Let’s have a quick review first:
- Provider: scrum.org
- Number of questions: 80
- Duration: 1 hour
- Type of questions: multiple choice (with one or more correct answers) and true/false
- Passing Score: 85% (yes, it’s really high)
- Open book: yes
- Price: $150
- Prerequisite: none
- Needs renewal: no
Now let’s have a closer look…
Is the PSM I certification worth investing?
Yes, it’s highly valued by the community, and rather inexpensive to get. In my opinion, it’s the best certification for Scrum.
Pros of the PSM I exam
- Questions are really high quality, unlike some other exams where, for example, with questions that don’t make real sense, or don’t have any completely correct answer to choose from.
- It’s not as expensive as some other certifications: you don’t have to take accredited courses, and self-study is accepted. Overall, it can be one of the least expensive certifications you can aim for -if cost is an important factor for you.
- You learn something really valuable when you try to pass this exam, unlike some other certifications that only force you to memorize a large bunch of unrelated topics.
Cons of the PSM I exam
- It’s hard to pass; 85% passing score is really high.
- There’s no single resource that covers 100% of the things you need to know for the exam. So, you’ll have to study many books, and still, you won’t be sure if you know everything.
- There are not many eLearning courses dedicated to this exam.
How to prepare for and pass the PSM I exam
The best way to pass the PSM I exam, is to learn the Scrum framework very well and understand it deeply. Memorizing doesn’t help. Having a deep understanding helps you answer questions you’ve never seen before. So, if you see “xyz should be abc”, ask yourself why; ask what happens if it’s not that way; ask yourself how this rule is connected to all other rules, and how they create a concrete whole.
You don’t need to reach mastery before taking your exam. Study enough, get motivation by passing the exam and getting certified, and then continue learning. Consider the certification as a milestone that shows you’ve successfully passed 20% to 30% of the way.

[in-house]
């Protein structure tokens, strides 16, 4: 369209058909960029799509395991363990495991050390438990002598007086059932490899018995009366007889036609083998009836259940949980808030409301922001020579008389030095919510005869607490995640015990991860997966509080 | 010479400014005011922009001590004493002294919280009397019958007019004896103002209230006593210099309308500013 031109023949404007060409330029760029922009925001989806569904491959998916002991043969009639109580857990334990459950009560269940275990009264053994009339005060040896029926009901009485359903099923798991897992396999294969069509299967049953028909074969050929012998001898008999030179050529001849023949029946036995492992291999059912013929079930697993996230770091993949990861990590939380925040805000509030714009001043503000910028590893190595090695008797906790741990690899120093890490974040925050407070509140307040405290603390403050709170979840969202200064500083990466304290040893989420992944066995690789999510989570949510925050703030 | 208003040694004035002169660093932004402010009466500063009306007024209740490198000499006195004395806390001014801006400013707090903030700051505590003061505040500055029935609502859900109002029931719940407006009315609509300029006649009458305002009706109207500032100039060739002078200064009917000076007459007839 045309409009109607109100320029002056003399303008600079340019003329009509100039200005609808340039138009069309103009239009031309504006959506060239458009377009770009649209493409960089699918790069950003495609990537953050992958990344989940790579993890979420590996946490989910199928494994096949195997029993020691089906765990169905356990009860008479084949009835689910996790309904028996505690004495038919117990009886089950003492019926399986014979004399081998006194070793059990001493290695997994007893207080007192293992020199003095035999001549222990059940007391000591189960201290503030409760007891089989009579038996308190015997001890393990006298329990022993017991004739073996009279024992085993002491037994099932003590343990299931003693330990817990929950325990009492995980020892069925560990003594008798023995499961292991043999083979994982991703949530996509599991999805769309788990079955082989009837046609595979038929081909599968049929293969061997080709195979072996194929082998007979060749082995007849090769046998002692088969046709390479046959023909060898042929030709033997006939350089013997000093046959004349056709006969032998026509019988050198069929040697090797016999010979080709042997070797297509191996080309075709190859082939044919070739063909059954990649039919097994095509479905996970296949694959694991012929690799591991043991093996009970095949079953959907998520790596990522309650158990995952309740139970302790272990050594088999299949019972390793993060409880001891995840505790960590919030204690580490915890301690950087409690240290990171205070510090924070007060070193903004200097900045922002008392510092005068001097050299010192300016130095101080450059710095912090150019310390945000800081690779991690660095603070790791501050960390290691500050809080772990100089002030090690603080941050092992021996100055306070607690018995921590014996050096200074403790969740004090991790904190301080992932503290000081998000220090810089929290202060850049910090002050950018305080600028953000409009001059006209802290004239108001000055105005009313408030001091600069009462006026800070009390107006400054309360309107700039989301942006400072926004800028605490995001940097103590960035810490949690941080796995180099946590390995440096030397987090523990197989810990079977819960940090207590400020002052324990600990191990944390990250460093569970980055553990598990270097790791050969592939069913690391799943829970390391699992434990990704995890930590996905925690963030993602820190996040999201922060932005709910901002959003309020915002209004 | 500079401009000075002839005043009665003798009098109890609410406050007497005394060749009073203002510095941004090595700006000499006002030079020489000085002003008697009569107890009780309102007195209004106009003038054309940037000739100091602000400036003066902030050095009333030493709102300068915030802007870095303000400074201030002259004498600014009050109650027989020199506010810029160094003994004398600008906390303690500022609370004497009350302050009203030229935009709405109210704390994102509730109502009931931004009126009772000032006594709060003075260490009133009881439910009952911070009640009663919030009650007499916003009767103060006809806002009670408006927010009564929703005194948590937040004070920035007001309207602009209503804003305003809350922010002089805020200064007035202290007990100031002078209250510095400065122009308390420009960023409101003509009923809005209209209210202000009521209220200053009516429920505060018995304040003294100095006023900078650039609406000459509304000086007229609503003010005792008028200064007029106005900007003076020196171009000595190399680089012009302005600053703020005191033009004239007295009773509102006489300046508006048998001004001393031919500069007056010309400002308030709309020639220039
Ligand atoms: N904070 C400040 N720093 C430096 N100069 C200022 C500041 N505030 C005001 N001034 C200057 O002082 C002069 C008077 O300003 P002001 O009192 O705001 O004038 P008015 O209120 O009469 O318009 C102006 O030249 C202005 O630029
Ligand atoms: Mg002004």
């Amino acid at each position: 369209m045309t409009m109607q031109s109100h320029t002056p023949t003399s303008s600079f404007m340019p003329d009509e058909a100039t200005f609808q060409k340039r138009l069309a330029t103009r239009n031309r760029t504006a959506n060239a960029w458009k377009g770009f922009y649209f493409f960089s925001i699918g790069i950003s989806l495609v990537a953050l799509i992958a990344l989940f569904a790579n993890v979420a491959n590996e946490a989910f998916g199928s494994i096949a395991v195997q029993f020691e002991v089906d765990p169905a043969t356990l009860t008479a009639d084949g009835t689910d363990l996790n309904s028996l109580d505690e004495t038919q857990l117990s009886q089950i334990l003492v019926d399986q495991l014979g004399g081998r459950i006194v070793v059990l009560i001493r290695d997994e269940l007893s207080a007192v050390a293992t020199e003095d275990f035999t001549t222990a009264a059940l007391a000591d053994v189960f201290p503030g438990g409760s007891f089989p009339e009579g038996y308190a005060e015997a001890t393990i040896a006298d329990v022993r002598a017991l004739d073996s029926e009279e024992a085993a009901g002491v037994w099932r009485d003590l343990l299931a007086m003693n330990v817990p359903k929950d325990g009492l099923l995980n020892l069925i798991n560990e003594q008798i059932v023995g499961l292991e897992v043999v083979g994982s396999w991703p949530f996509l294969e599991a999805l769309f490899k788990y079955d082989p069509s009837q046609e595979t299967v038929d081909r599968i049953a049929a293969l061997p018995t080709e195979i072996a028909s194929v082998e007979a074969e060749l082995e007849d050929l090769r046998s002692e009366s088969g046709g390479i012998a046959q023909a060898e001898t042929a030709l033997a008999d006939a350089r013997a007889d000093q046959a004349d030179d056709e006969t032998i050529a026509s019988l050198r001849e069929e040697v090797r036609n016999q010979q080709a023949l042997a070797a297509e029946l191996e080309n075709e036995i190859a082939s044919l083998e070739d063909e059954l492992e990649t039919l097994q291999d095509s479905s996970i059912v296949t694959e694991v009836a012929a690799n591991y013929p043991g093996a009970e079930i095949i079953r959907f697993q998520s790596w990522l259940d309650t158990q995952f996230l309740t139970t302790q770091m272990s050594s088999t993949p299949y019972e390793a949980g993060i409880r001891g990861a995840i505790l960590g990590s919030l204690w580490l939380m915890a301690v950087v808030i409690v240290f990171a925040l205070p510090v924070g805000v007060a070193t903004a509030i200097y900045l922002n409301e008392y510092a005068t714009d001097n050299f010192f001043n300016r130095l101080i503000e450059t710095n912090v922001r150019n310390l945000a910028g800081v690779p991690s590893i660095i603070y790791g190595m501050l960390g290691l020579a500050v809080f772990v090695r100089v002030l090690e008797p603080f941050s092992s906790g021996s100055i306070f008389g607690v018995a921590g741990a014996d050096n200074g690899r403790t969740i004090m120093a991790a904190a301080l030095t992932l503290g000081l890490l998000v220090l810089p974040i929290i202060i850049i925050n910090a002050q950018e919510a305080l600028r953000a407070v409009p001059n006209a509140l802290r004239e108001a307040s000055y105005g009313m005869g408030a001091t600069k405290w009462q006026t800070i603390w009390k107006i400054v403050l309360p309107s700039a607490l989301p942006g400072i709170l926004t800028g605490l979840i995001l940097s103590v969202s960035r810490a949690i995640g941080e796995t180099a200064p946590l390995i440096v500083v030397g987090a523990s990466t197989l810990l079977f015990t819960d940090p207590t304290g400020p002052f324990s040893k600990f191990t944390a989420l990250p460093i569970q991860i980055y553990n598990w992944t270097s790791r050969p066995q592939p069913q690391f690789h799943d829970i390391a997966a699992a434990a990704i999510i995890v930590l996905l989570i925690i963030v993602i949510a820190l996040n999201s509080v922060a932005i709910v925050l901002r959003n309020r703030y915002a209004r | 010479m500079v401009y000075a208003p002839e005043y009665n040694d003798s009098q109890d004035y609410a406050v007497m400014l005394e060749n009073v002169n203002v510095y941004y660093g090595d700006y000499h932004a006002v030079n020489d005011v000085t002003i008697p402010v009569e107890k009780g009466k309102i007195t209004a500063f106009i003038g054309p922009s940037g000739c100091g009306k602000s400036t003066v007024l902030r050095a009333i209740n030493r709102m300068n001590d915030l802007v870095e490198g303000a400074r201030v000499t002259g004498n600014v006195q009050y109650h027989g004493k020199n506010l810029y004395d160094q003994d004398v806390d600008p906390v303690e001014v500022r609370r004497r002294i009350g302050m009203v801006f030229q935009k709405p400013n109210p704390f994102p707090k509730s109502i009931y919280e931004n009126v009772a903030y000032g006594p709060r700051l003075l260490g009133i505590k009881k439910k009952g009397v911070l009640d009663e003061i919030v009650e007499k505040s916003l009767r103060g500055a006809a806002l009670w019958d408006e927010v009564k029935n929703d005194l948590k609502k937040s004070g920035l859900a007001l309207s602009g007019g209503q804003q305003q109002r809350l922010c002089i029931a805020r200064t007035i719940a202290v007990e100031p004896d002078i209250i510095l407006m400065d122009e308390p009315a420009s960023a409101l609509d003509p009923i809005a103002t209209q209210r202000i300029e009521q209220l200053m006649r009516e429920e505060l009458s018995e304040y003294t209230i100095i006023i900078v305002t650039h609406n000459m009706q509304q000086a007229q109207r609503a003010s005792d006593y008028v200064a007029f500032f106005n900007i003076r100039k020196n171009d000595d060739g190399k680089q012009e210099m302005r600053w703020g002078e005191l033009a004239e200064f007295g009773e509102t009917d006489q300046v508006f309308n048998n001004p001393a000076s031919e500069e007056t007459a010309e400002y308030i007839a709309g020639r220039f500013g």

This is what I suggest for learning and passing the exam:
- Overall understanding: if you’re not familiar enough with Scrum, start learning about it using simple material available on the net. Use YouTube, this free set of Scrum training videos, the Scrum and XP from the Trenches ebook (free), Scrum Awareness, One Step a Day email course (free), etc. Just remember that some of the things you learn like this might not be 100% compatible with the PSM I exam. Just use this step to gain an overall understanding.
- Refining the knowledge: now it’s time to refine what you’ve learned. I suggest this:
- Download the Scrum Guide (free) and read it very carefully. You should understand the reason behind every sentence; it’s not about memorizing. If you can’t understand something, check it in the Scrum.org Forums, and ask your question if you can’t find the answer in the existing topics. You can usually receive precise answers from the regulars there.
- Prepare a set of flashcards on Scrum responsibilities. It’s important to do it yourself, instead of downloading it from somewhere. Use the Scrum Guide, and the content in Scrum.org Forums for this. I usually suggest this step, because more than 60% of the exam questions relate to roles and responsibilities. Keep reviewing the cards on your mobile phone a few times a day, and keep adding new cards when you learn more. Try to rationalize for all answers instead of memorizing. My favorite software for managing flashcards is Anki, and there are versions for various operating systems including mobile phones.
- Check out the list of books recommended by Scrum.org for the PSM I exam. You don’t have to read all of them; just pick a few that seem more interesting to you and start learning from them.
- (optional) Use an eLearning course (e.g., the PSM I eLearning course from Management Plaza). Some people prefer to use eLearning courses; be careful to use one that is compatible with PSM I, if you’re planning to.
- Evaluate and fill in the gaps: don’t jump to this step before refining your knowledge. Take your time, and when you feel ready, start evaluating yourself by taking sample questions.
- Use the free Scrum Open assessment for the evaluation. Check your wrong answers with Scrum Guide and Scrum.org Forums and make sure you’ve “learned” from it, instead of memorizing. Repeat the assessment a few times until you’re familiar with all the existing questions (unfortunately, there are not many of them). Some of these questions show up in your actual exam.
- (optional) Use third-party sample exams. Be sure that the sample exam is designed for the PSM I exam; for example, The PSM Sample Exams.
Tips and tricks for passing the PSM I exam
- Be careful with the words: sometimes you don’t pay enough attention to some of the words, and answer the simplest of questions incorrectly. Always read the question carefully, word by word. Also make
sure you’ve read all the answer before choosing the desired one. Let me give you some examples:
- Be careful with questions containing the word “NOT”: some questions ask, for example, “which of the following is NOT a characteristic of…”, and many people forget about the “NOT”, and pick the wrong answer. You won’t believe how common this is; so, be careful not to miss this keyword.